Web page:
Life parcels out many mental and physical challenges and transitions to people over the years—different roles and identities assumed—child, parent, student, profession, husband, wife. etc. Many of these transitions are looked upon as being in the natural order of thing, or are scheduled. To be in a liminal space means, you are neither here nor there, but in transit or in the process of leaving somewhere and then arriving somewhere else. Transitions can be stressful, but more or less manageable, if a reasonable timeline is understood and an achievable destination or goal can be seen as the likely outcome, and ultimately a hopeful improvement over the past situation.
Now imagine the necessity for a transition that was caused by circumstances beyond a person’s control, circumstances that dictated an immediate decision, rather than one planned well in advance, without a clear timeline or destination or goal in sight, and instead based on survival, with the hope and faith that the move will result in an improved living situation.
And now imagine how those circumstances will affect the social, psychological and physical well-being of an individual or group, being forced to transition away from all they have known, leaving their land, their culture and their language behind, and leaving their homes, maybe forever!
And now having a new role, a new identity, being foisted upon them, one they have never known in their lifetimes, whether they old or young, now they are the immigrant!
Ken Burns, Lynn Novick, Sara Botstein and their staff have given us a documentary that melds the events leading up to the Holocaust and America’s response, (or lack of) before, during and after the Second World War, and through to the Nuremberg Trials. It is another exemplary example of the diligence, integrity, research and compassion that Mr. Burns and his production company have shown over the years on many projects as they relates to sensitive subject that are presented on the PBS network. It is the attempt to discover the five W’s of who, what, where, when and why that this period of history was allowed to occur. It is what good investigative journalism, whether it be in print or visual media, should be.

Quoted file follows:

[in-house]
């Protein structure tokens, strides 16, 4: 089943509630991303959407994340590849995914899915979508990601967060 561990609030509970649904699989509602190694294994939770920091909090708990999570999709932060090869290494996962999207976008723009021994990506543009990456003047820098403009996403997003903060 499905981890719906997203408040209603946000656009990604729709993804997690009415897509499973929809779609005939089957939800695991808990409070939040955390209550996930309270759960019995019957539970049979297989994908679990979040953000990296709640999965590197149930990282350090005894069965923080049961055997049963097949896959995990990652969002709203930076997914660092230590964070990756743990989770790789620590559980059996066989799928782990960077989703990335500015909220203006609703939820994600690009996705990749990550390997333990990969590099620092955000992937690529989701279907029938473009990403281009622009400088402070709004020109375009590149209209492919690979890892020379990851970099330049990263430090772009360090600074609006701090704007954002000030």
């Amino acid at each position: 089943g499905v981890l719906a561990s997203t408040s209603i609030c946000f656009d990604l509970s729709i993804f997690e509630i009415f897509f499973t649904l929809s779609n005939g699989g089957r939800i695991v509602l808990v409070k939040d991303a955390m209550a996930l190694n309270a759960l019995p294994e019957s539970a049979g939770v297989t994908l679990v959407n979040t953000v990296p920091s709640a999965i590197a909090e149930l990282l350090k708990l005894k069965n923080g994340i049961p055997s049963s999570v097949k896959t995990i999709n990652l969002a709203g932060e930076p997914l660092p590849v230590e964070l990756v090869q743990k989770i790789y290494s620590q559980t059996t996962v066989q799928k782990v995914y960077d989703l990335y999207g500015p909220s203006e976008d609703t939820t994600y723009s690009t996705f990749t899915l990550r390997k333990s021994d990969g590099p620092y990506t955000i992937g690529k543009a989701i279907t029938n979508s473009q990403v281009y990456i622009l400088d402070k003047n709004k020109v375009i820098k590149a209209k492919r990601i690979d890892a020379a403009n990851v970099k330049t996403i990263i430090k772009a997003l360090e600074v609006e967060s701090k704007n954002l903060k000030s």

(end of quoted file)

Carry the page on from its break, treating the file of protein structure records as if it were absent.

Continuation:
At a time when the issue of immigration is front and center, not only in our own nation, but around the globe, addressing the issues of forced migrations of peoples and the reactions/responses to their plight could not be more relevant.
Immigration is an emotional issue, rightly so; it runs the spectrum from anger, hatred, fear and mistrust to frustration, pity, sorrow, and compassion. Our country, once thought of as a bastion for people suffering from religious and political persecution, has now in the last decade or longer begun to rethink its commitment regarding asylum for migrants.
My Jewish grandparents emigrated from Hungary and the Ukraine to escape political persecution and religious intolerance in their homelands in the early Twentieth Century. They were allowed into America, escaping a death sentence had they remained. Their plight was no different from many people today, who now seek protection and security from situations that have forced them to leave their native countries.
This issue is not new for us here in America. Unfortunately, it seems every immigrant wave of people who came “voluntarily” to our shore were all subjected to persecution of some kind. Whether they be Irish, Asians, Italians, Eastern Europeans, Jews, Puerto Ricans, or the Native-Americans, Mexicans and Afro-Americans, who were forced to come or had their lands stolen. All have had to face the ignorance, prejudice and violence of a preceding group’s arrival before “acceptance and peace” could prevail. You might say it is a rather dysfunctional “rite of passage.”
Yet for over two centuries, we have managed to find a way to include the “other” and profit from the rich diversity and contributions of other races and cultures. The skills they brought and shared became woven within the fabric of our nation. It has not been easy and we continue to be a work in progress.
And now Mr. Burns and his colleagues are asking us to view this important piece of American history. With compassion and understanding, we are being asked to remember who we are and what we stand for. The lessons of the past are still present and occurring daily on our own borders as well as across the globe. We can take the time to remember the lessons of the past so history does not need to repeat itself.